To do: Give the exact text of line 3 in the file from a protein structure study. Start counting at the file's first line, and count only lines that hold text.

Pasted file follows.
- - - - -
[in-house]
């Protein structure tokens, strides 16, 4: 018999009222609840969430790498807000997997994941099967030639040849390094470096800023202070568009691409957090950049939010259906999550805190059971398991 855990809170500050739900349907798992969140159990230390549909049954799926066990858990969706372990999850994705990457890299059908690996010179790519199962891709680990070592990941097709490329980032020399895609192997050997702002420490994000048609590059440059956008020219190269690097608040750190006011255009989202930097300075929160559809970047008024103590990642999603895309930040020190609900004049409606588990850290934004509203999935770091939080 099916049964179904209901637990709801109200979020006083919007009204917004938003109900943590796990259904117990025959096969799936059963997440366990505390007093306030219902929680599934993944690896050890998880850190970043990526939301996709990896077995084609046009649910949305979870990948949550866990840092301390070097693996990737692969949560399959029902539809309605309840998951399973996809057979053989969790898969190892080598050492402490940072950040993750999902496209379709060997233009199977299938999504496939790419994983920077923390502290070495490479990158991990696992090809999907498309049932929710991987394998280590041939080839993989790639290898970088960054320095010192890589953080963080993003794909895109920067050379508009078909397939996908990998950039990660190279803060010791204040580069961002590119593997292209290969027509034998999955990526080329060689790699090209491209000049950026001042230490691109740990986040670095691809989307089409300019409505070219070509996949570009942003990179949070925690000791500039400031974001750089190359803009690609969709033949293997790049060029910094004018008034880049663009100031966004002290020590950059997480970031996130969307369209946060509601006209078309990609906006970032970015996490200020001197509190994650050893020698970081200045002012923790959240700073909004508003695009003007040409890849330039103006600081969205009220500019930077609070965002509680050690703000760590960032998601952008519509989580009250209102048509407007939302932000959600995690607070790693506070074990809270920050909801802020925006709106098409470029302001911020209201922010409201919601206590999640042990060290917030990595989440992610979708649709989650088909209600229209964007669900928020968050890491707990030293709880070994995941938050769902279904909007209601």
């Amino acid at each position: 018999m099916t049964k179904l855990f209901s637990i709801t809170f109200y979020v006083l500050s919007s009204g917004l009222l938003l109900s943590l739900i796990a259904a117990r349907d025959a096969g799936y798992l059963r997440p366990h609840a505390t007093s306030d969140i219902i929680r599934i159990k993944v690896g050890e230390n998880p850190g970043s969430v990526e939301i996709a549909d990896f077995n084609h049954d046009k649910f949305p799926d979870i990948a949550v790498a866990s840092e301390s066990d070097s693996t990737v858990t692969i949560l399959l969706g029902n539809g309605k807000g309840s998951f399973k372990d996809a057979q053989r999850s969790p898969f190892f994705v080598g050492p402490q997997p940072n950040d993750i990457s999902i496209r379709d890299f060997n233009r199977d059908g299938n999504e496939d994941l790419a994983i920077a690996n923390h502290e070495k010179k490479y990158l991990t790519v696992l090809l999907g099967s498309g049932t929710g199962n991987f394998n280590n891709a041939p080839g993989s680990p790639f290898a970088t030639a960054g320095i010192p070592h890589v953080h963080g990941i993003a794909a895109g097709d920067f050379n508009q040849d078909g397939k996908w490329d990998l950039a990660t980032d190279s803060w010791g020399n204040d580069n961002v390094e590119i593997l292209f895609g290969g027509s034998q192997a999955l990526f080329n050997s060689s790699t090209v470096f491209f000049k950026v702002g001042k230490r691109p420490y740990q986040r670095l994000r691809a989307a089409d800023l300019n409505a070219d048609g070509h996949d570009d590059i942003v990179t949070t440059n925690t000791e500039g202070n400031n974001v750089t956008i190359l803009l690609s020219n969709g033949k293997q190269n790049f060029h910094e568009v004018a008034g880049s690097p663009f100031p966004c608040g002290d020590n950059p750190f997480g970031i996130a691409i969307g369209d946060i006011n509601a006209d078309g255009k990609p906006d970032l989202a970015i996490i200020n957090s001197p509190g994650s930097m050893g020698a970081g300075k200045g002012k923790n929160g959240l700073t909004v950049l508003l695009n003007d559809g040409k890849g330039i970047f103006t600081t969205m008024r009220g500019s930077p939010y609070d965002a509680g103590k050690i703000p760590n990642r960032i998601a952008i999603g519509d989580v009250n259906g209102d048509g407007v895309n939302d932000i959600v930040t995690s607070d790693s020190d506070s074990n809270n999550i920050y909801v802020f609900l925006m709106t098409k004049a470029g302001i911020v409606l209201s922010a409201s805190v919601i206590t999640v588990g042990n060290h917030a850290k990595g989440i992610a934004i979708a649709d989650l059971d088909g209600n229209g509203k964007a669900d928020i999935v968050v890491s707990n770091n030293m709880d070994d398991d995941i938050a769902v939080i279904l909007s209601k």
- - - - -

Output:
């Amino acid at each position: 018999m099916t049964k179904l855990f209901s637990i709801t809170f109200y979020v006083l500050s919007s009204g917004l009222l938003l109900s943590l739900i796990a259904a117990r349907d025959a096969g799936y798992l059963r997440p366990h609840a505390t007093s306030d969140i219902i929680r599934i159990k993944v690896g050890e230390n998880p850190g970043s969430v990526e939301i996709a549909d990896f077995n084609h049954d046009k649910f949305p799926d979870i990948a949550v790498a866990s840092e301390s066990d070097s693996t990737v858990t692969i949560l399959l969706g029902n539809g309605k807000g309840s998951f399973k372990d996809a057979q053989r999850s969790p898969f190892f994705v080598g050492p402490q997997p940072n950040d993750i990457s999902i496209r379709d890299f060997n233009r199977d059908g299938n999504e496939d994941l790419a994983i920077a690996n923390h502290e070495k010179k490479y990158l991990t790519v696992l090809l999907g099967s498309g049932t929710g199962n991987f394998n280590n891709a041939p080839g993989s680990p790639f290898a970088t030639a960054g320095i010192p070592h890589v953080h963080g990941i993003a794909a895109g097709d920067f050379n508009q040849d078909g397939k996908w490329d990998l950039a990660t980032d190279s803060w010791g020399n204040d580069n961002v390094e590119i593997l292209f895609g290969g027509s034998q192997a999955l990526f080329n050997s060689s790699t090209v470096f491209f000049k950026v702002g001042k230490r691109p420490y740990q986040r670095l994000r691809a989307a089409d800023l300019n409505a070219d048609g070509h996949d570009d590059i942003v990179t949070t440059n925690t000791e500039g202070n400031n974001v750089t956008i190359l803009l690609s020219n969709g033949k293997q190269n790049f060029h910094e568009v004018a008034g880049s690097p663009f100031p966004c608040g002290d020590n950059p750190f997480g970031i996130a691409i969307g369209d946060i006011n509601a006209d078309g255009k990609p906006d970032l989202a970015i996490i200020n957090s001197p509190g994650s930097m050893g020698a970081g300075k200045g002012k923790n929160g959240l700073t909004v950049l508003l695009n003007d559809g040409k890849g330039i970047f103006t600081t969205m008024r009220g500019s930077p939010y609070d965002a509680g103590k050690i703000p760590n990642r960032i998601a952008i999603g519509d989580v009250n259906g209102d048509g407007v895309n939302d932000i959600v930040t995690s607070d790693s020190d506070s074990n809270n999550i920050y909801v802020f609900l925006m709106t098409k004049a470029g302001i911020v409606l209201s922010a409201s805190v919601i206590t999640v588990g042990n060290h917030a850290k990595g989440i992610a934004i979708a649709d989650l059971d088909g209600n229209g509203k964007a669900d928020i999935v968050v890491s707990n770091n030293m709880d070994d398991d995941i938050a769902v939080i279904l909007s209601k």